The BBC has been accused of legitimising the racist abuse of black women as Labour issued a formal complaint about the treatment of MP Diane Abbot on Question Time.
Labour claim audience members had been “whipped up” to single out Diane Abbott for abuse prior to a live airing of BBC Question Time last week, and that the Labour MP had been prevented from responding to allegations and crude remarks by members of the audience.
The party also claim that new host Fiona Bruce, who has replaced David Dimbleby, repeatedly interupted Ms Abbott with misinformation and lies about Labour’s standing in recent polls.
A spokesperson for the Hackney MP said: “We are appalled by the treatment of Diane Abbott on BBC’s Question Time.
“It was clear that a hostile atmosphere was whipped up, propped up by reports of inappropriate and sexist commentary in the audience warm-up session.
“A public broadcaster like the BBC should be expected to be a model of impartiality and equality.
“The BBC cannot claim anything of the sort when analysis of the programme shows that the only black woman on the panel was jeered at and interrupted more times than any other panellist, including by the chair herself.
“The media must stop legitimising mistreatment, bias and abuse against Ms Abbott as a black woman in public life.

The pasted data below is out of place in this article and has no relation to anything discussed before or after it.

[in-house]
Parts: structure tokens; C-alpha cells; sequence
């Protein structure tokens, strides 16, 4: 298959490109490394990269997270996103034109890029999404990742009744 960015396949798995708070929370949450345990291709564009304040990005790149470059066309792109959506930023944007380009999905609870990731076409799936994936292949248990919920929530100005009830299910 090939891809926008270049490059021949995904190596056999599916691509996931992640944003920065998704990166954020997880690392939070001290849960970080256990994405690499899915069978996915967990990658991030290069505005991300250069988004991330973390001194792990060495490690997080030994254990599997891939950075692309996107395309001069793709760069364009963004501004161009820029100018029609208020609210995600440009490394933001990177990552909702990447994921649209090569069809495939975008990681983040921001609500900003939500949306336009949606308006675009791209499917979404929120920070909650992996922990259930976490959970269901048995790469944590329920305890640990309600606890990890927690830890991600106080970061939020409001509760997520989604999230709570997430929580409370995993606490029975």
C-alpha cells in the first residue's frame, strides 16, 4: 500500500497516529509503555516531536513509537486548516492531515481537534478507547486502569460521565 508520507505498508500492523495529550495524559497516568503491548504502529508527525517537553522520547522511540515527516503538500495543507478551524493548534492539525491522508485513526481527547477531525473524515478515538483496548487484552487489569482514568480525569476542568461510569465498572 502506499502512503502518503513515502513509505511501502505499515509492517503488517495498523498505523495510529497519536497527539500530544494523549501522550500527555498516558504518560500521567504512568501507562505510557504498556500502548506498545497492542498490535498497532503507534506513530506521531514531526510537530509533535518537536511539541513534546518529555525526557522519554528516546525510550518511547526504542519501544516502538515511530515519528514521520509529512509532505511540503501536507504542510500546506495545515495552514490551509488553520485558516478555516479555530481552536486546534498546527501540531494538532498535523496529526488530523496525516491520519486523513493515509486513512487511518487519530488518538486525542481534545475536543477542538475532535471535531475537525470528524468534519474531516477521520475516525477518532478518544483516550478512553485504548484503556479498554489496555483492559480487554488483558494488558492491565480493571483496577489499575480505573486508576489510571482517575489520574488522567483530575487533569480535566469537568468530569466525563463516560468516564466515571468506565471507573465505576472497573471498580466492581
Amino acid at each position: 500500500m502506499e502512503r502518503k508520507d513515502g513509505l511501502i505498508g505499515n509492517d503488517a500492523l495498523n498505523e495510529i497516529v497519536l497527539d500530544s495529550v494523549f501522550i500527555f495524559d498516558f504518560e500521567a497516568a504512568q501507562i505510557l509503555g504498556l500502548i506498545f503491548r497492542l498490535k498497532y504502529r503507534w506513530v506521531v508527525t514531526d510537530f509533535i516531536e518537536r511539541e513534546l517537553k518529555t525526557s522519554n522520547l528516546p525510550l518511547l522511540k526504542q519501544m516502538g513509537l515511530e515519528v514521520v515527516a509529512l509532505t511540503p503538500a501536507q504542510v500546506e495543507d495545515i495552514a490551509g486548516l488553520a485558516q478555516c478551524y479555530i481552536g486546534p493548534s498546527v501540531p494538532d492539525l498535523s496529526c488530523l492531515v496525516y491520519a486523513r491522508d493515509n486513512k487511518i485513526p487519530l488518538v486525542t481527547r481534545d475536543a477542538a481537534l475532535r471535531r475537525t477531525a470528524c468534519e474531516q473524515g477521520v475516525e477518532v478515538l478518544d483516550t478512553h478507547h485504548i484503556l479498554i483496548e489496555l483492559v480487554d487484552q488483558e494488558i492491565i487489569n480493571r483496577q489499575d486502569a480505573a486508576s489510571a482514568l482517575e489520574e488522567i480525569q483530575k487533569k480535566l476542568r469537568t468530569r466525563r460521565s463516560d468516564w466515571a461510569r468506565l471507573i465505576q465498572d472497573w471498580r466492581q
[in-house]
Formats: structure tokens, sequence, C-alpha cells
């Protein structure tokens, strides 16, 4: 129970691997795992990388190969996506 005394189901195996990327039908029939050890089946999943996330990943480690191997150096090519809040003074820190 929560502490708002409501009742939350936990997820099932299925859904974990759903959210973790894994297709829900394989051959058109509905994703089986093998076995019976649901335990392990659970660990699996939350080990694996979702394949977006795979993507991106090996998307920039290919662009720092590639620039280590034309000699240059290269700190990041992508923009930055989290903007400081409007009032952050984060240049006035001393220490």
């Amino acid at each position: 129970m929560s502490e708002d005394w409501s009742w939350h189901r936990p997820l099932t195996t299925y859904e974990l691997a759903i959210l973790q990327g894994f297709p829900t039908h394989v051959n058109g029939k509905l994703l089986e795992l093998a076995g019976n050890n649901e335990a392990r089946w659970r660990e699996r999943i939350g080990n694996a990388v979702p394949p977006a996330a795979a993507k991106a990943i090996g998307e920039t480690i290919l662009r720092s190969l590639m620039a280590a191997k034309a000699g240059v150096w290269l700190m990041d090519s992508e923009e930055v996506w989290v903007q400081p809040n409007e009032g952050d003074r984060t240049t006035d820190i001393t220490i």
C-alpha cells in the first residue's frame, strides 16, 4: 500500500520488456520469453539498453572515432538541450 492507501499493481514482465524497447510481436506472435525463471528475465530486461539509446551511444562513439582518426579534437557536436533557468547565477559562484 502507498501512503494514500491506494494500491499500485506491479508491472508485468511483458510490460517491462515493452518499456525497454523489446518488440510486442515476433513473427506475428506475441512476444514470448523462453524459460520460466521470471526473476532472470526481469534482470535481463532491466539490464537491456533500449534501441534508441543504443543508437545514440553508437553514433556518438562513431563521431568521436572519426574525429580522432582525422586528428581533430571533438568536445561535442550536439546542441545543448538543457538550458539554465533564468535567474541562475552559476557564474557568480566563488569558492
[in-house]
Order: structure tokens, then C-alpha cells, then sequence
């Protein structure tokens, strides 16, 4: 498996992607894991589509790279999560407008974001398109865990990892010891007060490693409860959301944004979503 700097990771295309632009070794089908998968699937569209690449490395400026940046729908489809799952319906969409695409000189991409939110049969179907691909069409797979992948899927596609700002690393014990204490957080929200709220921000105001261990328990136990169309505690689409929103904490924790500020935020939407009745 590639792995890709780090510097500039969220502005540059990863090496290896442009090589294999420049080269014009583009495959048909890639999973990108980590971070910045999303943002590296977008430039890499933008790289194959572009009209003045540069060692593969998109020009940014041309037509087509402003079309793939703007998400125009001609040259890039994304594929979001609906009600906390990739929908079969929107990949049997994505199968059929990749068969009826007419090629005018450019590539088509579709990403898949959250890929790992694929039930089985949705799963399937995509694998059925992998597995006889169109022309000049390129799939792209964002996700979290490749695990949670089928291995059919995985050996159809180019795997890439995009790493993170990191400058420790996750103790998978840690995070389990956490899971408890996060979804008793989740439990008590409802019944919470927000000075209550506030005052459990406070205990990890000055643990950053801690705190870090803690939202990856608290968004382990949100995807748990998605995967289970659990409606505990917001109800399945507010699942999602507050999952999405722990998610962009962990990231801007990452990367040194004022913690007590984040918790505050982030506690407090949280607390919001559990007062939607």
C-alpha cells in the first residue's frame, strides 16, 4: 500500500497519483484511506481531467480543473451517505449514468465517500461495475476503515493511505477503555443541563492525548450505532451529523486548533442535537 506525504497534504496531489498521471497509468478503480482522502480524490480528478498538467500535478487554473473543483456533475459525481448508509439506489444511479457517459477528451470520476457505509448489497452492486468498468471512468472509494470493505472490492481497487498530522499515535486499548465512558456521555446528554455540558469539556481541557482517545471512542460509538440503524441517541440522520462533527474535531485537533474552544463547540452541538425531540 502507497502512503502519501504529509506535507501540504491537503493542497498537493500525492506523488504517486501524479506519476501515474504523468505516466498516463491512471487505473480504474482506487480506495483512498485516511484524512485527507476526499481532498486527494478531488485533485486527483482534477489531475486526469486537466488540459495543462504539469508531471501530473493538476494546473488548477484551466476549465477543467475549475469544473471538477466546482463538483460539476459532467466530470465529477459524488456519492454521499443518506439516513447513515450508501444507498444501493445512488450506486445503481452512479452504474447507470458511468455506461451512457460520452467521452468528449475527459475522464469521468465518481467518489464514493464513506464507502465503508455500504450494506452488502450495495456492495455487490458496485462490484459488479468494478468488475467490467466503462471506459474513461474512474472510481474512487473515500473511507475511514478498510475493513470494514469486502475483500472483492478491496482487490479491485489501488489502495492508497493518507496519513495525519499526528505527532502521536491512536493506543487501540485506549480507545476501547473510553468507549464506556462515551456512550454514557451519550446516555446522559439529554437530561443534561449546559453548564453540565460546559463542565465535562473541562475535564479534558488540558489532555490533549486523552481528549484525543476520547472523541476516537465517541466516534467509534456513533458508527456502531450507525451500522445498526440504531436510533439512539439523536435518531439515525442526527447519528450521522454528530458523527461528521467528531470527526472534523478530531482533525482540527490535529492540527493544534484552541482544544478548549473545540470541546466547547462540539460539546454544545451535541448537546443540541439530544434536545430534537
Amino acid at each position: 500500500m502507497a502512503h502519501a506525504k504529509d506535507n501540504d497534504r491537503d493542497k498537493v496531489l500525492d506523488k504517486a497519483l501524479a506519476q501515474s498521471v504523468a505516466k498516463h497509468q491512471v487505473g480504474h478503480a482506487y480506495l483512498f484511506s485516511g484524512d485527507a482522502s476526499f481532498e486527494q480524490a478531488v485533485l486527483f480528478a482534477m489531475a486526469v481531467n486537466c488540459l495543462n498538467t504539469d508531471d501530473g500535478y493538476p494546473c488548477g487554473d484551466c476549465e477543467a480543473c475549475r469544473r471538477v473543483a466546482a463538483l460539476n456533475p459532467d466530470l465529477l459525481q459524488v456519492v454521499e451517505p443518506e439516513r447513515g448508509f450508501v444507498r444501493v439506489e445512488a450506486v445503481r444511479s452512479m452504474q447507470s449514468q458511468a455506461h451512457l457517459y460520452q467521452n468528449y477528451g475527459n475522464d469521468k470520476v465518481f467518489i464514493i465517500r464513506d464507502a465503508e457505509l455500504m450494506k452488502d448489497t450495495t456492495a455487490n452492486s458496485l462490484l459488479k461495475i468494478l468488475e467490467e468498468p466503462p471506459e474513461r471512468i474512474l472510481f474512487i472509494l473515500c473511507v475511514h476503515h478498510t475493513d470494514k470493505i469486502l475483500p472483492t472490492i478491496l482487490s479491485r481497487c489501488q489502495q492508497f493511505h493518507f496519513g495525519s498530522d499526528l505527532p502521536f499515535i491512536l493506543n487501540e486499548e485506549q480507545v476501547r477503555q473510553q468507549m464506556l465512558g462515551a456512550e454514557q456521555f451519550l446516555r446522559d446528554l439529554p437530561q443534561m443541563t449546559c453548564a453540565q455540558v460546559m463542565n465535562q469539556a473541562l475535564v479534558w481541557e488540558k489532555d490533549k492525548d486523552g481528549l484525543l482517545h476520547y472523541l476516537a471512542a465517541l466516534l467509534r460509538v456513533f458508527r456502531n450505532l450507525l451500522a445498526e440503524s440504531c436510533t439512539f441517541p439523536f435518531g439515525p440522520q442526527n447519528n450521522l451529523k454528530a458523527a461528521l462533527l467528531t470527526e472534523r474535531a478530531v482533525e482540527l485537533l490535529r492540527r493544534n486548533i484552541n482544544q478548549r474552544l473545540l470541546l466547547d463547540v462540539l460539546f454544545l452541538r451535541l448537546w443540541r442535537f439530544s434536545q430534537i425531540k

“The BBC should be ashamed that their programming is complicit in such behaviour.”
Labour has demanded to see warm-up footage, that has not been aired by the public broadcaster.
“We want to see the warm-up footage because of these claims from audience members and we want an on-air apology over the polling”, the spokesperson said.
The BBC has since accepted that Ms Abbott was right about polling figures, but rejects claims the Labour MP was treated unfairly.
“Diane is a regular and important contributor to the programme”, a BBC spokesperson said.
“We firmly reject claims that any of the panel was treated unfairly either before or during the recording.”
Ms Abbott was the victim of widely reported vile racial abuse and death threats on Twitter during the run-up to the last general election. And is said to be the target of internet trolls to this day.